2018 Cedar City Thunderbird 25K/50K: Race Report and Trail Review

I ran the inaugural Cedar City Thunderbird trail race today. Since I have been meaning to write a review of the Thunderbird Gardens trails for a while now, I figured this would be a good excuse to finally do it. This post focuses on the trails included in the 25K course, because that is what I ran today, and includes pictures I have taken on these trails in recent months and years. (A future post will review the Southview trails, which were on the 50K course. I don’t have good pictures of those trails in my archive, or else I might have included them in today’s post.)

The 25K course may be divided into the following sections, (with approximate mile markers in parentheses):

  • Rainbow Hills (0-2.5)
  • Thunderbird Gardens (3-8):
    • Lightning Switch (3-5)
    • Ghost Flats (5-6.5)
    • Thor’s Hideout (6.5-7.5)
    • Red Hollow (7.5-8)
  • Cedar Canyon and East Bench trails (8-10.5)
  • “C” Trail (10.5-15)
  • East Bench Trail return (15-16.5)

Here is the course map for the 25K race:


Image taken from the race website: https://www.cedarcitythunderbird50k.com/. The 50K race is identical until the 25K turnaround point, where the 50K runners continue to the top of the “C” Trail and then do a big lollipop detour through the Southview trail system.

Rainbow Hills

The course starts at the Rainbow Hills, which are on the northeast side of town at the foot of the Red Hill. These hills are strikingly pigmented in alternating red and white stripes, and the trail through them offers many interesting perspectives on the scenery, including panoramic vistas from on top of a high ridge and a luge run through a narrow winding canyon. Near the bottom of the canyon section there is a large exposed rock surface with fossilized water ripples from a prehistoric lake bed.

I started the race well, and a little faster than normal because I wanted to get through the bottleneck in Rainbow Hills before it got too crowded. But within the first couple of miles I could feel that this was not going to be a good running day for me. I got out of breath much faster than I expected and had to slow my pace.

Thunderbird Gardens

The trail through Rainbow Hills comes out on the dirt road which leads to the parking lot at Thunderbird Gardens, where there is only a single outhouse and no running water. A couple of my favorite running trails start from this parking lot:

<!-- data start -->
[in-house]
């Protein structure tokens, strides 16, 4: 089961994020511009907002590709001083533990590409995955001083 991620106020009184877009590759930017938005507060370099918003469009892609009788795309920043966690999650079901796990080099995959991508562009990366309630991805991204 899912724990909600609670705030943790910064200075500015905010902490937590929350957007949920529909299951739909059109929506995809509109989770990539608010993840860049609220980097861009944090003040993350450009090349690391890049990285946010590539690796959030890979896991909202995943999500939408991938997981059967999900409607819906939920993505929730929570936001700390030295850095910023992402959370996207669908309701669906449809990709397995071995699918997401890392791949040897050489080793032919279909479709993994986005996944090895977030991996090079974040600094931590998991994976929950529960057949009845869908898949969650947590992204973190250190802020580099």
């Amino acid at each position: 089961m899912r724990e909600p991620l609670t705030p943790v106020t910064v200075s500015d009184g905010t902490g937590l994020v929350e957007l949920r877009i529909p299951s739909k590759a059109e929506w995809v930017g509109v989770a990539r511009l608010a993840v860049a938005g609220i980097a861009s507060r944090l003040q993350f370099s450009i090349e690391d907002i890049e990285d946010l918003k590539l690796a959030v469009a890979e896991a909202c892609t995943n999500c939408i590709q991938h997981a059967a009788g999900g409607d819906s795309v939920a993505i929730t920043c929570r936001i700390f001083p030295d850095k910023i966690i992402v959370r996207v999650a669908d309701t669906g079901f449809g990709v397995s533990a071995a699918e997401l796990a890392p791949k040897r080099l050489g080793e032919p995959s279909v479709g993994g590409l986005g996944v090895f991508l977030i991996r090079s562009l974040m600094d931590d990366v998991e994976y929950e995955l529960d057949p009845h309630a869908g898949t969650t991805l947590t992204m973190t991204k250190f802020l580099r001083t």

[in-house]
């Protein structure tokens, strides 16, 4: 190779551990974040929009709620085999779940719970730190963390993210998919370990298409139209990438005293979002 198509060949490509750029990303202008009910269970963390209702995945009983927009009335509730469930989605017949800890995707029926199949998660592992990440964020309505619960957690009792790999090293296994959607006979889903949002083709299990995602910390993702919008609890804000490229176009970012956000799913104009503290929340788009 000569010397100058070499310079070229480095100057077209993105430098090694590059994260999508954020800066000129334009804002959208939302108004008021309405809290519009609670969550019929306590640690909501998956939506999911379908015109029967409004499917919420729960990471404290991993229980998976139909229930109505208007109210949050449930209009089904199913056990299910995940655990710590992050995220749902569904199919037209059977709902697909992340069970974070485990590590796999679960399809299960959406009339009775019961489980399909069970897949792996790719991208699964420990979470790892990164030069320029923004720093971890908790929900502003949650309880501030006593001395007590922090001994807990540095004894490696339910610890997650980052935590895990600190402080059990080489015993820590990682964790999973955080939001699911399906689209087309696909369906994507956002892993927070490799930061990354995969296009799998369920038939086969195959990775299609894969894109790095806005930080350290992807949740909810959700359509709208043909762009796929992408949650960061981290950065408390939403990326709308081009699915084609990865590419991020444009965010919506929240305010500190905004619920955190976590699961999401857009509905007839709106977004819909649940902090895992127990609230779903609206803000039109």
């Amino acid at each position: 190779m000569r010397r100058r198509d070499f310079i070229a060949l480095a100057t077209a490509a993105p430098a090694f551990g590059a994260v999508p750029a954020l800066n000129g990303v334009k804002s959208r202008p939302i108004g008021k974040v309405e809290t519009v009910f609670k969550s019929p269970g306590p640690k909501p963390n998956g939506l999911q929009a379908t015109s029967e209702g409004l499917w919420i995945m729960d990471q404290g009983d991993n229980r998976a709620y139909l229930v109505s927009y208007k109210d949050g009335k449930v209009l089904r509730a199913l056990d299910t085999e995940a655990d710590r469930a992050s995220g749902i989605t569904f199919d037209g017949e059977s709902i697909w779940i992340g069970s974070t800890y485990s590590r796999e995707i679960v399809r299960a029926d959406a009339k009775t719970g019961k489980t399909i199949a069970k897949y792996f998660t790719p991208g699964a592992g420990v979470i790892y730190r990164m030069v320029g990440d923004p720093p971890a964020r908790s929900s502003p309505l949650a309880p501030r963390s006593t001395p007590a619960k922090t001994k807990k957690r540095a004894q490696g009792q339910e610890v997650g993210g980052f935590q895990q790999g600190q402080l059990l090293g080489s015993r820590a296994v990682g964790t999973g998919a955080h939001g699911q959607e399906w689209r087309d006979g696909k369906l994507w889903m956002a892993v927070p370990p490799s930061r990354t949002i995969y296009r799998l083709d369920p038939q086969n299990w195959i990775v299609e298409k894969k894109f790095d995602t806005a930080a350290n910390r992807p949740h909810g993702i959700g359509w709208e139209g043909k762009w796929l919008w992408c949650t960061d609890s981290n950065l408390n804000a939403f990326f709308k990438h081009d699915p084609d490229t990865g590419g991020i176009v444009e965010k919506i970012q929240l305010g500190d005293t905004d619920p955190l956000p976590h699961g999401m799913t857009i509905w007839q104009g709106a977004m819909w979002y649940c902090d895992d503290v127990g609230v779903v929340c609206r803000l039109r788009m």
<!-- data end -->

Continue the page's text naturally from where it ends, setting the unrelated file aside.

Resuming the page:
Lightning Switch

The trails start at the east end of the parking lot, and the Lightning Switch trail branches off of the main trail about a quarter mile from the trail head. It ascends rapidly up the hillside using frequent switchbacks, as its name implies. The trail is runnable, but you can go anaerobic if you take it too fast. The higher parts of the trail provide some nice views of the valley and of the hills to the south, which you will run through on the Thor’s Hideout trail in a few minutes.

If you pay attention to the trees along this trail you will see an occasional bristlecone pine, which are some of the oldest living things in the world. I’m not sure how old the ones are along this trail, but a grove near Cedar Breaks called the Twisted Forest (5-6 miles away as the crow flies) is thought to be about 4,000 years old. (And there is a short but runnable trail through the Twisted Forest that ends with a panoramic view of Cedar Breaks.)

By the time I got to Lightning Switch I knew that my race was in trouble. I couldn’t run up the switchbacks, and when I got above them I started to feel nauseated and almost threw up on the trail when I tried to run again. A few minutes later a runner came up from behind and asked to interview me for his video race report. (I will post a link when he uploads the video.) He was a nice fellow from South Africa named Martin (here is his YouTube channel), and we stayed together until we got to the top of Lightning Switch, running on the gentler parts of the climb and hiking the steep parts.

Ghost Flats